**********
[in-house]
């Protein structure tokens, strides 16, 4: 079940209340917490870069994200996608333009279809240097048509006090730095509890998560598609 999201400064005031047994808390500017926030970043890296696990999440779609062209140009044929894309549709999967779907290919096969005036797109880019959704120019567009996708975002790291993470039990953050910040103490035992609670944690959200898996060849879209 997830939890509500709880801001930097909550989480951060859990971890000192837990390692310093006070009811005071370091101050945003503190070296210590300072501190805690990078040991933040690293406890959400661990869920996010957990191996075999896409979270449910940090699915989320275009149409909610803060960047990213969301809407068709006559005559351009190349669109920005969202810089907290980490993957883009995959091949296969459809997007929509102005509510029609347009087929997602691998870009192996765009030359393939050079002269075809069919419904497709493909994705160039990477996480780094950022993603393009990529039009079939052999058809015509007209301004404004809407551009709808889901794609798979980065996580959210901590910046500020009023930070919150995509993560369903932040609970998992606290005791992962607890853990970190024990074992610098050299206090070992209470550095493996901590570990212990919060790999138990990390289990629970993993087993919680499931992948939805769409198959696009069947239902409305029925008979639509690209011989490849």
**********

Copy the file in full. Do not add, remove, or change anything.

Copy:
[in-house]
């Protein structure tokens, strides 16, 4: 079940209340917490870069994200996608333009279809240097048509006090730095509890998560598609 999201400064005031047994808390500017926030970043890296696990999440779609062209140009044929894309549709999967779907290919096969005036797109880019959704120019567009996708975002790291993470039990953050910040103490035992609670944690959200898996060849879209 997830939890509500709880801001930097909550989480951060859990971890000192837990390692310093006070009811005071370091101050945003503190070296210590300072501190805690990078040991933040690293406890959400661990869920996010957990191996075999896409979270449910940090699915989320275009149409909610803060960047990213969301809407068709006559005559351009190349669109920005969202810089907290980490993957883009995959091949296969459809997007929509102005509510029609347009087929997602691998870009192996765009030359393939050079002269075809069919419904497709493909994705160039990477996480780094950022993603393009990529039009079939052999058809015509007209301004404004809407551009709808889901794609798979980065996580959210901590910046500020009023930070919150995509993560369903932040609970998992606290005791992962607890853990970190024990074992610098050299206090070992209470550095493996901590570990212990919060790999138990990390289990629970993993087993919680499931992948939805769409198959696009069947239902409305029925008979639509690209011989490849």